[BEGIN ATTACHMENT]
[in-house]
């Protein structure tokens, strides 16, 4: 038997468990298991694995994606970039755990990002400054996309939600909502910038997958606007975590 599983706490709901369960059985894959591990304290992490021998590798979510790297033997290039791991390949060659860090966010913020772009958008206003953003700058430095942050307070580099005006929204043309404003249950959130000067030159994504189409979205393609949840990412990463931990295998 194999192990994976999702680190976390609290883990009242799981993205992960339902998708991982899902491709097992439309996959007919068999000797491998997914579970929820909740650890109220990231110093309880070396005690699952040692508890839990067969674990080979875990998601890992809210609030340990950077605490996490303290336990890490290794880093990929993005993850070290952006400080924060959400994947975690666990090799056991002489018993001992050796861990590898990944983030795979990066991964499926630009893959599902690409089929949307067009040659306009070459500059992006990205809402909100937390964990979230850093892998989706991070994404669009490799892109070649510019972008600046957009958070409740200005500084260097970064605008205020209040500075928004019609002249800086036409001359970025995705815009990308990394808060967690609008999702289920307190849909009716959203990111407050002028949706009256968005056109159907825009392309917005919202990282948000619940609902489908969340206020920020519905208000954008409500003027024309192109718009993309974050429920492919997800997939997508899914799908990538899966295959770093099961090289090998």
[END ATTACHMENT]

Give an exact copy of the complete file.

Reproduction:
[in-house]
């Protein structure tokens, strides 16, 4: 038997468990298991694995994606970039755990990002400054996309939600909502910038997958606007975590 599983706490709901369960059985894959591990304290992490021998590798979510790297033997290039791991390949060659860090966010913020772009958008206003953003700058430095942050307070580099005006929204043309404003249950959130000067030159994504189409979205393609949840990412990463931990295998 194999192990994976999702680190976390609290883990009242799981993205992960339902998708991982899902491709097992439309996959007919068999000797491998997914579970929820909740650890109220990231110093309880070396005690699952040692508890839990067969674990080979875990998601890992809210609030340990950077605490996490303290336990890490290794880093990929993005993850070290952006400080924060959400994947975690666990090799056991002489018993001992050796861990590898990944983030795979990066991964499926630009893959599902690409089929949307067009040659306009070459500059992006990205809402909100937390964990979230850093892998989706991070994404669009490799892109070649510019972008600046957009958070409740200005500084260097970064605008205020209040500075928004019609002249800086036409001359970025995705815009990308990394808060967690609008999702289920307190849909009716959203990111407050002028949706009256968005056109159907825009392309917005919202990282948000619940609902489908969340206020920020519905208000954008409500003027024309192109718009993309974050429920492919997800997939997508899914799908990538899966295959770093099961090289090998």